The usual economic analysis of enforcement in any economic activities, assumes that people act in all circumstances as self-interested rational agents. Given a choice of alternative actions, firms will seek to maximize profits and individuals will seek to maximize their utility in monetary terms, and the illegality of an action is only reflected in its expected cost. The shortcoming of this assumption is that not all people may want to violate the regulation, even though it is financially profitable to do so. The role of moral and social norms, as well as instrumental factors such as social pressure, in shaping individual behavior is examined extensively in the sociology and social psychology literature. These factors, in addition to threats of sanctions, are recognized as important in determining individuals’ compliance decisions.
A large number of survey studies has been conducted to test the economic model of criminal behavior as originally formulated by Becker (1968). Jamal Ali (2005) used deterrence theory to conduct an econometric study of regulatory enforcement and compliance in the commercial fishermen in Peninsular Malaysia. He set five testable hypotheses, namely: (1) fishermen who were more income-dependent have a stronger conservation motive and were more likely to comply with conservation and management regulations; (2) fishermen with more years in the fishery were more likely to perceive and appreciate the long-term benefits of conservation and management measures, and were more likely to comply with regulations; (3) younger fishermen faced greater financial pressure and were more likely to violate regulations to realize short-term gains; (4) fishermen with relatives in the fishery have a greater interest in the long-term health of fishery and were less likely to violate regulations; and (5) frequent violators tend to remain in the fishery for short-term gains only.
The model used by the researcher assumed that violation rates were a function of probabilities of detection and conviction, level of economic gains from violation activity and variables reflecting people’s commitment to the fishery. In that study, he used both Positive Theory (Deterrence Theory) and Normative Theory (Social Influence and Cognitive Theory) to estimate a compliance model. He noted that, in practice, the costs of enforcing fisheries regulations was high, result in relatively low probabilities of detection, but penalties were not usually sufficiently high to produce a deterrent effect. Despite this, the author observed that a high proportion of people complied with regulations. This led him to look for other factors explaining individual compliance behavior. The researcher developed an extended model that, alongside monetary incentives, included variables such as “moral obligation” and “social influence”. In his model, moral obligation included variables related to moral norms, as well as the perceived legitimacy of the regulator and the regulations.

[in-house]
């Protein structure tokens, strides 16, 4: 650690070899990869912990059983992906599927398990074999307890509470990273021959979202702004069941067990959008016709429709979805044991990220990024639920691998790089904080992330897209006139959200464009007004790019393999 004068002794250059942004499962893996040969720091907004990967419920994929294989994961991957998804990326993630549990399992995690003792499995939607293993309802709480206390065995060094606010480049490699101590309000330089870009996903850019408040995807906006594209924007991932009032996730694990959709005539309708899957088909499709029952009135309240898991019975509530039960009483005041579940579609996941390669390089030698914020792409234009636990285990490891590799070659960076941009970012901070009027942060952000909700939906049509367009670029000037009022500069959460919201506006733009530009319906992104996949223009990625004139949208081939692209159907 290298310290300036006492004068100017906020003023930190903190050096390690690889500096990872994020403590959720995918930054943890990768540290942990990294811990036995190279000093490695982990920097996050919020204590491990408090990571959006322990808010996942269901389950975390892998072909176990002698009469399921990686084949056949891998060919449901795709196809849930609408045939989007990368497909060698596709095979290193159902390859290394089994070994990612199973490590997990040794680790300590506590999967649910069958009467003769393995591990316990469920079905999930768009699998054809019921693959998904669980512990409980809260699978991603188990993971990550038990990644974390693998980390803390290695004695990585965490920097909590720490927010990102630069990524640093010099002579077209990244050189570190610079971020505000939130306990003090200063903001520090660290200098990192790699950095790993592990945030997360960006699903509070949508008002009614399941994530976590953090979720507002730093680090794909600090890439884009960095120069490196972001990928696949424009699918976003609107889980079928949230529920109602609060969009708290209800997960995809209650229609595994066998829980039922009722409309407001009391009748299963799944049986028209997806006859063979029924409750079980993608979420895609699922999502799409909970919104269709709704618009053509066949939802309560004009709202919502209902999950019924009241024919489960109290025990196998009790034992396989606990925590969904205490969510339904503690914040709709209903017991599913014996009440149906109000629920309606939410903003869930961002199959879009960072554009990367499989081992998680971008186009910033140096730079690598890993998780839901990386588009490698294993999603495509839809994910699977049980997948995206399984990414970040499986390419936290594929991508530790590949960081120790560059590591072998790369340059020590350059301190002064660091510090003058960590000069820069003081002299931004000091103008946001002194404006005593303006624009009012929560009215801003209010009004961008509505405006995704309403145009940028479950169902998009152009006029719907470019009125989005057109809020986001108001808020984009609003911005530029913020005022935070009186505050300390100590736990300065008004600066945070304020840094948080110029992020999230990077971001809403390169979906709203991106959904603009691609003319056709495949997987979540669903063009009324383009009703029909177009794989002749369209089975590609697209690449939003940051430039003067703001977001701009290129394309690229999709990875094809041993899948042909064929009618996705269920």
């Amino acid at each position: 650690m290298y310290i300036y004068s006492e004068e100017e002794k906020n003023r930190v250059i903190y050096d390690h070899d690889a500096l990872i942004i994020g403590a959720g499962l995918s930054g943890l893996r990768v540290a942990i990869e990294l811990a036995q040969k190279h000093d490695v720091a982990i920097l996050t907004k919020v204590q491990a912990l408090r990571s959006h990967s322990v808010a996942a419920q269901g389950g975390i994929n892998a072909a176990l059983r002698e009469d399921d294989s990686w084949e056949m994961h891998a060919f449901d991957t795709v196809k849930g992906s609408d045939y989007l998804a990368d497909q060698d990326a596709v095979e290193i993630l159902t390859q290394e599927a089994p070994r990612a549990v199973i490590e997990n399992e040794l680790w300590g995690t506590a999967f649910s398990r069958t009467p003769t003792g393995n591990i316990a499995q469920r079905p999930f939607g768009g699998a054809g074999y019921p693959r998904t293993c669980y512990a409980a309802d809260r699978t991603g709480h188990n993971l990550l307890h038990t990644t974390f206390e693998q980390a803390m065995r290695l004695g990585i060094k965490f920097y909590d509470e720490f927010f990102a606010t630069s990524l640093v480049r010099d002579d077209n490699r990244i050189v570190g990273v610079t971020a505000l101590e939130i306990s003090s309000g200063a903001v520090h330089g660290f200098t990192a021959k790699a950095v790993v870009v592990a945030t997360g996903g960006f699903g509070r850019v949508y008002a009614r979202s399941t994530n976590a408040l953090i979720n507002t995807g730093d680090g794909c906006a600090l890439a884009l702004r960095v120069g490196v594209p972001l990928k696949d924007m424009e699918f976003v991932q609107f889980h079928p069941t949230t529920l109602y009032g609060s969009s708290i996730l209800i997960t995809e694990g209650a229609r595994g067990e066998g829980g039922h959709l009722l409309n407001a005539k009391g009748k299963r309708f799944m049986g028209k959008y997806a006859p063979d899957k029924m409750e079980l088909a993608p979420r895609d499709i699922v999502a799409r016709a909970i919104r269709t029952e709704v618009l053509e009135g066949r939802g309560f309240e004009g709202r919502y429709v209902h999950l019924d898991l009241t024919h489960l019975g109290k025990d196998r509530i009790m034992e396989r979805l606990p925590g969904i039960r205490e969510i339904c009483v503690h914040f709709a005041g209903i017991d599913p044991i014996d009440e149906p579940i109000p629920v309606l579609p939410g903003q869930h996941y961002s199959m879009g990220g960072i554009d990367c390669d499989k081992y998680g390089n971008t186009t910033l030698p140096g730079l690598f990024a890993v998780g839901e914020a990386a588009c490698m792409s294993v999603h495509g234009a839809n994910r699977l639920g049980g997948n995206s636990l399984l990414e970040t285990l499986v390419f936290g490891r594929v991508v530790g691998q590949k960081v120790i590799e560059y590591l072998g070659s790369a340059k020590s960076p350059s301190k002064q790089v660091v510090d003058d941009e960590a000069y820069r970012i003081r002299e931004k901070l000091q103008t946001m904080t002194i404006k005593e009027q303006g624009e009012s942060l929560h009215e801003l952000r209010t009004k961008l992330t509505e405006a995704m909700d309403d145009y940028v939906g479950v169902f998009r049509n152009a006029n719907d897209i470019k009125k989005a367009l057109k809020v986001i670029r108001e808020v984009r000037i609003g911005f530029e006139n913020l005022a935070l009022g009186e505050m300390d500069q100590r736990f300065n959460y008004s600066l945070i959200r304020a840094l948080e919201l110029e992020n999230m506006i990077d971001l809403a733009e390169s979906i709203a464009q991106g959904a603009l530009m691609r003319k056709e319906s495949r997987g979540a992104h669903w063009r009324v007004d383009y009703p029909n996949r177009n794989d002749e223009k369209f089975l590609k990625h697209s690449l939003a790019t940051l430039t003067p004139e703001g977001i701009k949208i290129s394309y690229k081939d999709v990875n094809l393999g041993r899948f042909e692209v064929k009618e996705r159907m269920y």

His study showed that income potential plays a major role in the compliance decisions of fishermen. When the difference in the catch per unit effort between the zones becomes more pronounced, the incentive for the fishermen to violate the zoning regulation increases. The researcher also found that moral development and social influences factors were statistically significant in explaining compliance behavior in the normative model.